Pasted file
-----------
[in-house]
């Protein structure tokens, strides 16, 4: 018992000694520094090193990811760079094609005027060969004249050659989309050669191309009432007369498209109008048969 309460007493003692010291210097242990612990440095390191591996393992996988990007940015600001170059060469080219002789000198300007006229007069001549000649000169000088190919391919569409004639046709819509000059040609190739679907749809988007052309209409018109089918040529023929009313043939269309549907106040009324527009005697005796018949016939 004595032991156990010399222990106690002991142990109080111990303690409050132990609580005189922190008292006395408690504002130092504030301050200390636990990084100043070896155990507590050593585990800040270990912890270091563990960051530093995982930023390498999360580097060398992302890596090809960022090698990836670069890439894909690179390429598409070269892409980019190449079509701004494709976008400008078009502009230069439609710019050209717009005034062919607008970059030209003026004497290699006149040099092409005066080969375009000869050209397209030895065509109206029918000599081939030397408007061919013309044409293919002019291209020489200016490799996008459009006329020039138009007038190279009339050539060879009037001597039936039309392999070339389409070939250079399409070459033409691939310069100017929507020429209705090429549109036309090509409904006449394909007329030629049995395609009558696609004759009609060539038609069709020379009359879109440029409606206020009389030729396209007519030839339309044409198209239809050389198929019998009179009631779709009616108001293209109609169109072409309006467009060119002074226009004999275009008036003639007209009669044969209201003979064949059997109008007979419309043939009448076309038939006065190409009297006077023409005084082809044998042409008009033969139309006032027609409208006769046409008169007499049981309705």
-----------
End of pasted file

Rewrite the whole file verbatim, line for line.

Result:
[in-house]
């Protein structure tokens, strides 16, 4: 018992000694520094090193990811760079094609005027060969004249050659989309050669191309009432007369498209109008048969 309460007493003692010291210097242990612990440095390191591996393992996988990007940015600001170059060469080219002789000198300007006229007069001549000649000169000088190919391919569409004639046709819509000059040609190739679907749809988007052309209409018109089918040529023929009313043939269309549907106040009324527009005697005796018949016939 004595032991156990010399222990106690002991142990109080111990303690409050132990609580005189922190008292006395408690504002130092504030301050200390636990990084100043070896155990507590050593585990800040270990912890270091563990960051530093995982930023390498999360580097060398992302890596090809960022090698990836670069890439894909690179390429598409070269892409980019190449079509701004494709976008400008078009502009230069439609710019050209717009005034062919607008970059030209003026004497290699006149040099092409005066080969375009000869050209397209030895065509109206029918000599081939030397408007061919013309044409293919002019291209020489200016490799996008459009006329020039138009007038190279009339050539060879009037001597039936039309392999070339389409070939250079399409070459033409691939310069100017929507020429209705090429549109036309090509409904006449394909007329030629049995395609009558696609004759009609060539038609069709020379009359879109440029409606206020009389030729396209007519030839339309044409198209239809050389198929019998009179009631779709009616108001293209109609169109072409309006467009060119002074226009004999275009008036003639007209009669044969209201003979064949059997109008007979419309043939009448076309038939006065190409009297006077023409005084082809044998042409008009033969139309006032027609409208006769046409008169007499049981309705």